By Hana Seddon and Libby Wilson
Te Tiriti o Waitangi/The Treaty of Waitangi is Aotearoa New Zealand’s founding document. It was first signed on February 6, 1840 by representatives of the British Crown and Māori chiefs on behalf of their hapū (kinship group). Two versions are accepted: a Māori text signed by more than 500 chiefs which is often referred to as Te Tiriti o Waitangi (or Te Tiriti) and the English text, known as the Treaty of Waitangi (or the Treaty) with just 39 signatures. Under law, both texts are recognised and both may be referred to as ‘the Treaty of Waitangi’ or as ‘the treaty’, however the two versions have significantly different and debated meanings.
The iconic ballad ‘More than Words’ was released in 1991 by the band Extreme. It was an immediate hit with fans who resonated with the song’s simple message—actions speak louder than words. The message of that song is connected to similar themes in the Bible that insist we produce evidence to accompany our claims. ‘My dear brothers and sisters, what good is it if someone claims to have faith but demonstrates no good works to prove it? How could this kind of faith save anyone?’ (James 2:14).
The words and intentions expressed in Te Tiriti o Waitangi should have produced positive outcomes for Māori and evidence of a positive partnership between Māori and the Crown, especially when we consider the role of the church in shaping Te Tiriti and in gaining agreement from Māori who signed the spiritual covenant in 1840. However, history tells the traumatic story of the breaches of Te Tiriti o Waitangi and the generational impacts experienced by Māori. Sadly, the founding document of Aotearoa New Zealand was not taken seriously and documented commitments to a bicultural partnership were not honoured.
The Waitangi Tribunal was created as a permanent commission of inquiry to make recommendations on claims brought by Māori relating to breaches of Te Tiriti o Waitangi and/or the Treaty of Waitangi. The Tribunal’s role includes the application of treaty principles to each inquiry into these breaches in order to find a way forward.
In the ‘Stage One’ report from the WAI2575 Health Service & Outcomes Kaupapa Inquiry in 2019, the Tribunal acknowledged that the development of treaty principles continues over time. In their reflection on the well-known ‘Three P’s’ of participation, protection and partnership, they concluded that they were reductionist in their view of the treaty and were now outdated.
In the WAI2575 claim, the Waitangi Tribunal instead applied:
In the same way that the Waitangi Tribunal continues to develop in its view of the treaty and the application of its principles, The Salvation Army must also continue to review its own position and practice. In recent years The Salvation Army Te Ope Whakaora has reviewed its own commitment to Te Tiriti o Waitangi and the implied partnership between tāngata whenua (people of the land) and tāngata tiriti (people of the treaty).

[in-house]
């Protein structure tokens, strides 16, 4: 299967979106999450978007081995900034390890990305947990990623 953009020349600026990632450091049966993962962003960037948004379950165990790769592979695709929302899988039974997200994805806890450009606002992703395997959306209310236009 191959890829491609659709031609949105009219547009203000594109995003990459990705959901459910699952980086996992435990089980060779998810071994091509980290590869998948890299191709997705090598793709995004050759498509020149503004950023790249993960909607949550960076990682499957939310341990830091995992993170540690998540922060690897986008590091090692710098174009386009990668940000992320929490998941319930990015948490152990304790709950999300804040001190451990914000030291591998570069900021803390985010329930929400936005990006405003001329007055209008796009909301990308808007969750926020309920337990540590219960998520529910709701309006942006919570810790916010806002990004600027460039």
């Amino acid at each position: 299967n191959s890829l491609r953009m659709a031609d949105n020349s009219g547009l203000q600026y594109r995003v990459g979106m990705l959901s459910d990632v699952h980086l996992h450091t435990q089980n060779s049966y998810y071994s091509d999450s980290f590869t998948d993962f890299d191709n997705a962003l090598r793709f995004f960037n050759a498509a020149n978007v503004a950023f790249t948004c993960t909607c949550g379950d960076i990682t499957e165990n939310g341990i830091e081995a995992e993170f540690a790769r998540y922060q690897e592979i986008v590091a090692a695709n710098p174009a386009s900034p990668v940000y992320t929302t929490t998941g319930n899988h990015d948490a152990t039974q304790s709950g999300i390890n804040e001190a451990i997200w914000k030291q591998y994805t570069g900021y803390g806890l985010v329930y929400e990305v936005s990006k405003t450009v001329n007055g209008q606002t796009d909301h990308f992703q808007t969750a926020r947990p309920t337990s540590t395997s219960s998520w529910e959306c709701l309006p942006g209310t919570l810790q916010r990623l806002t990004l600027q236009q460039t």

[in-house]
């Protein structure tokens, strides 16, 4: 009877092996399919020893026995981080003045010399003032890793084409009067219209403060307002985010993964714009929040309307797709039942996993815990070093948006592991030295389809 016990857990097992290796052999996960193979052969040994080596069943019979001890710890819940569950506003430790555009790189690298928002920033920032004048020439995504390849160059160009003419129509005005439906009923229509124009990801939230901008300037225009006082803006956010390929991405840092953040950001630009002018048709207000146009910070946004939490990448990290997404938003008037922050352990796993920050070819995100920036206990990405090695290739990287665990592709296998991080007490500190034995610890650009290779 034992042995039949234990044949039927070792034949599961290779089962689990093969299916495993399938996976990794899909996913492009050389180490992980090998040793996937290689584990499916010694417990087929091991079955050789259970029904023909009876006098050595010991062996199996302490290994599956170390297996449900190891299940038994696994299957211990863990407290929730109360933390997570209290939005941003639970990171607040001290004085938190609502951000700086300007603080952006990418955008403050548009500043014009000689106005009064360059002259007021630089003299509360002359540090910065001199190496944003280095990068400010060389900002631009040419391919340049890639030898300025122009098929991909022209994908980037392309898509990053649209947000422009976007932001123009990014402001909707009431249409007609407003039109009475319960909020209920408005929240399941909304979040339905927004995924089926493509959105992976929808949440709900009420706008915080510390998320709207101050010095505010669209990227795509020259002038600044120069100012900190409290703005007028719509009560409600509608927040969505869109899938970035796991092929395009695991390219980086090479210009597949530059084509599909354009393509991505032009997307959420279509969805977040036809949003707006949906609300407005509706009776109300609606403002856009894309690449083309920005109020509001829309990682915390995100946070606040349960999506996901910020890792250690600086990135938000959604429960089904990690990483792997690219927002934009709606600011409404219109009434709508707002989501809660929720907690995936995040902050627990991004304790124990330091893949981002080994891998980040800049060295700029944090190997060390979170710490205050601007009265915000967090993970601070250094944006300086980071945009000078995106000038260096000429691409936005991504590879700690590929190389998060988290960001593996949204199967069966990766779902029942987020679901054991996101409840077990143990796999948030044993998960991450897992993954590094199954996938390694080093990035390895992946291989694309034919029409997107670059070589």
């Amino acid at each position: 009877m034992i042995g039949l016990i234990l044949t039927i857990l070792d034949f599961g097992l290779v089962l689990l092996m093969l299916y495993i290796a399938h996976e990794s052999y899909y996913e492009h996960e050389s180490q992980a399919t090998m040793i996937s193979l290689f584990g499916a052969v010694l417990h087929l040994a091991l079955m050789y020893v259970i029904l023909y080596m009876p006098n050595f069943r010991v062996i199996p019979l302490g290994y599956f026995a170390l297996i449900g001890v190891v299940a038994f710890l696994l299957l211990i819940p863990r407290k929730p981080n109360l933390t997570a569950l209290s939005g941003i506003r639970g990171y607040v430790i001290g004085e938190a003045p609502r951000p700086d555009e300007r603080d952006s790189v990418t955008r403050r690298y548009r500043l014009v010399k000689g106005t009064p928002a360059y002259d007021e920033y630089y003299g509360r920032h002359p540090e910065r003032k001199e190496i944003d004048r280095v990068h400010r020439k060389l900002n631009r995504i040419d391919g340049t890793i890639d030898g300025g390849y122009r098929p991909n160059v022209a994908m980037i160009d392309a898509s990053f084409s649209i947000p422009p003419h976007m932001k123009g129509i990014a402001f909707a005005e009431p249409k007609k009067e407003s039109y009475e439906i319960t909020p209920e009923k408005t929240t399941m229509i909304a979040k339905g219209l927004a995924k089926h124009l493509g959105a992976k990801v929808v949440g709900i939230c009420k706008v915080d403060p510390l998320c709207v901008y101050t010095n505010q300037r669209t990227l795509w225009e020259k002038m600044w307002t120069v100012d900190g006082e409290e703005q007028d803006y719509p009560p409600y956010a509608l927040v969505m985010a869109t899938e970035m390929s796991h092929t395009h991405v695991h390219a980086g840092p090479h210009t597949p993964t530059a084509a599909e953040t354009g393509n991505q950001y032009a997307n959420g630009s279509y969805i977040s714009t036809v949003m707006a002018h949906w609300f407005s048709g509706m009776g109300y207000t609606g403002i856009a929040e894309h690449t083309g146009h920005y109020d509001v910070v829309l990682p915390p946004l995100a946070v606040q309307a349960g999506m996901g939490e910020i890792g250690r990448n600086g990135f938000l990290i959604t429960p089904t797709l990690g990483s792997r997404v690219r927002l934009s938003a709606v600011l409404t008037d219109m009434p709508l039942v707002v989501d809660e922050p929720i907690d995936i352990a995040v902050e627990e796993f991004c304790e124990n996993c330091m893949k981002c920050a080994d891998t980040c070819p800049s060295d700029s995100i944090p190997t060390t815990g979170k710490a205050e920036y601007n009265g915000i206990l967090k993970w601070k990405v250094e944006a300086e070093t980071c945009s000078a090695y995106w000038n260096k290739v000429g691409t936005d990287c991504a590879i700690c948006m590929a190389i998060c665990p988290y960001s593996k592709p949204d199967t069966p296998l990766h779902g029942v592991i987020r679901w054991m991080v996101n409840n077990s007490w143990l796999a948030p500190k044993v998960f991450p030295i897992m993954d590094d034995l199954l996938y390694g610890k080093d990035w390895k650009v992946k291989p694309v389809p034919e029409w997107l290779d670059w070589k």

In 2015, The Salvation Army Māori Ministry’s Strategic 10 Year Plan Te Ōhākī was launched and the Army’s territorial leadership committed to four key goals. These goals reflected kōrero expressed by people from across Aotearoa through a consultation process with representatives from various cultures, corps, centres and ministries with the facilitation of Graham Bidois Cameron (Ngāti Ranginui). Following this, the Army’s Bicultural Statement was reviewed and expanded in 2018.
While acknowledging the development of these written documents has been an important step, we must give ‘more than words’ and demonstrate our sincerity so that our collective actions speak louder than our strategic plans and policies. The midway point in the ten-year timeframe gives us the perfect opportunity to review our commitment to these goals and any progress made towards them, as well as looking forward to significant advances in the years ahead.
One of the most exciting resources to be released in early 2020, in alignment with Te Ōhākī, is Te Pukapuka Rauemi Māori. This book will provide explanation, context and instruction on why, when and how to use tikanga Māori/protocols within The Salvation Army. It will increase knowledge of formal and informal Māori welcoming process that are also honouring to God. This book should be seen as a supportive pillar alongside local and personal knowledge that exists within corps and centres about tikanga marae/protocols and kawa/procedures. It will help to offer a place to belong by welcoming and recognising the importance of tikanga Māori in Aotearoa.